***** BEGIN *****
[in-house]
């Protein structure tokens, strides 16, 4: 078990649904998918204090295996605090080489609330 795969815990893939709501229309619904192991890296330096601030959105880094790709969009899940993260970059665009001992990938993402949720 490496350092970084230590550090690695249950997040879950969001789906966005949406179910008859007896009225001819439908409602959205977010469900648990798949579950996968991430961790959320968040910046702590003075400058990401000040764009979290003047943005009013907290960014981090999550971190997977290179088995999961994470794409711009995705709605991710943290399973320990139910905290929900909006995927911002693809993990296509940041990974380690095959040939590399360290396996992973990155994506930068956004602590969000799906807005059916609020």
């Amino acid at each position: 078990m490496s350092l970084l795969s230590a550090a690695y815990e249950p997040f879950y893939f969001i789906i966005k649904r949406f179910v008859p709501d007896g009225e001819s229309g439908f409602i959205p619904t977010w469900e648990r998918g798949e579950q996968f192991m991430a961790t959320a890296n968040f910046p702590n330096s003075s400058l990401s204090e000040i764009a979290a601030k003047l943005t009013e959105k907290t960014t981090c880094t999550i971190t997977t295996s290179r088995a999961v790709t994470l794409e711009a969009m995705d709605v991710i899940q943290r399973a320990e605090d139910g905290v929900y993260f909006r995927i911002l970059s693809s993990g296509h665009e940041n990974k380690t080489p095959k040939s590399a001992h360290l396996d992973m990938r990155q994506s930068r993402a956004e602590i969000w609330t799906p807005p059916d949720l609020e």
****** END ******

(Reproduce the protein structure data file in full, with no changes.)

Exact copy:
[in-house]
């Protein structure tokens, strides 16, 4: 078990649904998918204090295996605090080489609330 795969815990893939709501229309619904192991890296330096601030959105880094790709969009899940993260970059665009001992990938993402949720 490496350092970084230590550090690695249950997040879950969001789906966005949406179910008859007896009225001819439908409602959205977010469900648990798949579950996968991430961790959320968040910046702590003075400058990401000040764009979290003047943005009013907290960014981090999550971190997977290179088995999961994470794409711009995705709605991710943290399973320990139910905290929900909006995927911002693809993990296509940041990974380690095959040939590399360290396996992973990155994506930068956004602590969000799906807005059916609020």
């Amino acid at each position: 078990m490496s350092l970084l795969s230590a550090a690695y815990e249950p997040f879950y893939f969001i789906i966005k649904r949406f179910v008859p709501d007896g009225e001819s229309g439908f409602i959205p619904t977010w469900e648990r998918g798949e579950q996968f192991m991430a961790t959320a890296n968040f910046p702590n330096s003075s400058l990401s204090e000040i764009a979290a601030k003047l943005t009013e959105k907290t960014t981090c880094t999550i971190t997977t295996s290179r088995a999961v790709t994470l794409e711009a969009m995705d709605v991710i899940q943290r399973a320990e605090d139910g905290v929900y993260f909006r995927i911002l970059s693809s993990g296509h665009e940041n990974k380690t080489p095959k040939s590399a001992h360290l396996d992973m990938r990155q994506s930068r993402a956004e602590i969000w609330t799906p807005p059916d949720l609020e």